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There are so few debt offerings in the local capital market, and this could do with some immediate correction. Image Credit: Gulf News Archive

The lack of depth and coverage of regional debt and equity markets is well known and documented. We have puny equity capital markets ... and even those cater only to the larger companies. They are shallow and listless.

The debt capital market comprises almost just a single source — banks.

A sprinkling of a couple of debt funds and finance companies operate on the fringe.

Disintermediation of banks that should have happened by now, given the wealth of the UAE, has just not happened and has neither been encouraged or facilitated.

Given the catastrophic impact Covid-19 has had on businesses and banks (and the true fallout is yet to come), there is no better time than now for the government to take a very hard look at the implications of not moving fast enough on the development of the capital markets. Never before has the absence of disintermediation of banks come home to roost more emphatically than now.

The excessive dependence on banks for debt financing has been well and truly demonstrated, at some risk to the financial system. Given the fact that a few banks — perhaps six or seven and likely to shrink further — account for around 80 per cent of all loans and deposits in the UAE, this oligopoly needs to change for a host of reasons.

Many teething problems

Online lending platforms should have taken off, as the UAE’s debt market exploded between 2005 and 2015 — yet, this has not happened. This is because the ecosystem for both debt and equity capital markets simply does not exist.

The lack of a strong regulatory framework (company law) addressing corporate governance, absence of oversight and regulation (not licensing) of the auditor community, poor contract enforceability, inadequate culpability (dodgy CFOs are not liable in any way!), and the absence of a rating agency are among the main factors that make for an infertile ground for the growth of markets.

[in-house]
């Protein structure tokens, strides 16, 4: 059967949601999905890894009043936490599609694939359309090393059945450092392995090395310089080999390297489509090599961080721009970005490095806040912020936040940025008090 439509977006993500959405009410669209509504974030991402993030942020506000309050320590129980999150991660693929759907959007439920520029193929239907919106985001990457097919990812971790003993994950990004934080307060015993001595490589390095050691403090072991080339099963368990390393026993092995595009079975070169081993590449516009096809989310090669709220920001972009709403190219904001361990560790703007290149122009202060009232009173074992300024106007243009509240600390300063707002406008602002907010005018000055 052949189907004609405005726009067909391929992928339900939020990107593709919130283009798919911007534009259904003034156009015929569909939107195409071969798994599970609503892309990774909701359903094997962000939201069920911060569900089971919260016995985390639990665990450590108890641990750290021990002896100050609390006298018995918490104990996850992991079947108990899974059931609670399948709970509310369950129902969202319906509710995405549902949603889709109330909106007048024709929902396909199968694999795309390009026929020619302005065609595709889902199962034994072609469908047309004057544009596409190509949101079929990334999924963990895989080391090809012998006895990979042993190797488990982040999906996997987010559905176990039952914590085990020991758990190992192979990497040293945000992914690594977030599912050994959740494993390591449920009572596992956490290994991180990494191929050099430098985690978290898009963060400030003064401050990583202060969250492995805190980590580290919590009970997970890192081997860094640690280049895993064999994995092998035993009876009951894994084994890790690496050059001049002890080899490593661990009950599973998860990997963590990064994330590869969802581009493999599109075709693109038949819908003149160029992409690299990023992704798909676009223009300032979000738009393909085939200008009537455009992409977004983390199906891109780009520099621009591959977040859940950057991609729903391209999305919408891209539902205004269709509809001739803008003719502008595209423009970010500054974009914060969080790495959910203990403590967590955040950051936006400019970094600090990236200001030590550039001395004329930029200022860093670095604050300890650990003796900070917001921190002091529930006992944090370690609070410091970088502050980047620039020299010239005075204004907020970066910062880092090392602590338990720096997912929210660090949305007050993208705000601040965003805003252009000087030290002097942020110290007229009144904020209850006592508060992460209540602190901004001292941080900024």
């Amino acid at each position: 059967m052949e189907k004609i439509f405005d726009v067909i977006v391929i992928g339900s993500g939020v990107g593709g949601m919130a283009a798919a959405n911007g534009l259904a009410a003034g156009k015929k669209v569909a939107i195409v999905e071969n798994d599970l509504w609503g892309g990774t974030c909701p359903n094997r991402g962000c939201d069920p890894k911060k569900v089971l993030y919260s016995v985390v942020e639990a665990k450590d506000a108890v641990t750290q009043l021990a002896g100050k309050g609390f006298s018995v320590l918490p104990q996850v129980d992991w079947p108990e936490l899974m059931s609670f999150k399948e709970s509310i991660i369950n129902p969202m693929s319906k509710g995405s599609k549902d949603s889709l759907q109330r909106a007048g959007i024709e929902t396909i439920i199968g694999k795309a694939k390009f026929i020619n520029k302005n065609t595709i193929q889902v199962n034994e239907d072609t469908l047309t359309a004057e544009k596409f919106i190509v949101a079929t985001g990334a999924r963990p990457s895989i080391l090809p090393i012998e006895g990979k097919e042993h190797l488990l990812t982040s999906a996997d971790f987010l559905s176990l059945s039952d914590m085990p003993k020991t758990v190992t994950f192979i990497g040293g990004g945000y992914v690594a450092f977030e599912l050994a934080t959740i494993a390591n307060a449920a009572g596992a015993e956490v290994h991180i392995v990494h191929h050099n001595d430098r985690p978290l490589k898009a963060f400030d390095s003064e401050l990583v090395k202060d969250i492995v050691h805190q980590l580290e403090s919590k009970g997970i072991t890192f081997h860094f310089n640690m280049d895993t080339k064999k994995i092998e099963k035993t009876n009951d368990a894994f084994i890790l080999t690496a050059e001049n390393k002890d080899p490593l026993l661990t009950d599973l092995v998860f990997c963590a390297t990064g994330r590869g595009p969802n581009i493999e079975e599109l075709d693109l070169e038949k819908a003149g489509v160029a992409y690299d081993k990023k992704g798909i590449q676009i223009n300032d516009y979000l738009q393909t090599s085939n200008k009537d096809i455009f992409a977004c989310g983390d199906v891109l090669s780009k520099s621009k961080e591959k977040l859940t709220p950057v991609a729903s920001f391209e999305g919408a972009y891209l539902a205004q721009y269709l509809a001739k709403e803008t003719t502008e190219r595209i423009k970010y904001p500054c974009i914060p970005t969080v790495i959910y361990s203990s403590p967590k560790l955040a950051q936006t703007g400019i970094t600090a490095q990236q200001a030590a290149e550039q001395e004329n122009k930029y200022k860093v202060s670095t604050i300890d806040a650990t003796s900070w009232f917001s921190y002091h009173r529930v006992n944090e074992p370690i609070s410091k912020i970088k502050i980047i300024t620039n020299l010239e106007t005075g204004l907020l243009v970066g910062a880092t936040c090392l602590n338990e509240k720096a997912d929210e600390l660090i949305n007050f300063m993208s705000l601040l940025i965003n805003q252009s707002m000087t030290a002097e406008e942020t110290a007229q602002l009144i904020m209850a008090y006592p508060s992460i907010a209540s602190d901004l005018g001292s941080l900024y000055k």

Chasing overseas prospects

The other aspect to be considered is the untapped capital pools that exist in the region — insurance companies, family offices, high net-worth individuals, financial institutions and so on, all chasing assets and yield and yet remitting capital abroad as they find few avenues in the country. Retaining and deploying capital locally will also have significant multiplier effects on the economy and employment as well.

Local capital will be more appropriate as investors on the ground understand local business practices and local knowledge will go a long way in making investment or lending decisions easier than will be the case for overseas capital providers.

Starved of funds

The economic effects of the pandemic will doubtless be catastrophic. The rebuilding and repositioning of the UAE economy has already been launched by the government. Addressing the issue of the financial market must take its place on top of the list.

Attracting new companies with good physical infrastructure and ease of doing business is fine, but access to finance, especially for SMEs, has always been a global problem and needs to be addressed in the UAE in a more comprehensive manner. I have seen, over the past 26 years in the UAE, hundreds of high quality SMEs stymied in their ambition and growth by a severe paucity of equity or even debt capital.

Avenues of exits for retiring owners or those wanting to cash out part of their stake in their businesses have been so limited, as to have resulted in sub-optimal outcomes for both owners and their companies.

The task of building a governance and regulatory infrastructure for a truly deep capital market is a daunting and time consuming one. The UAE and indeed all open economies will have to think hard to reinvent themselves, just as companies have to do, to survive.

The UAE positioning itself as a hospitable host to new-age businesses — AI, telecom, etc — is timely indeed, but urgent attention needs to be simultaneously focused on creating the environment that enables availability of appropriate capital at the right time to business. This should form an absolutely crucial part of a reinvention strategy.

— Vikram Venkataraman is managing director at Vianta.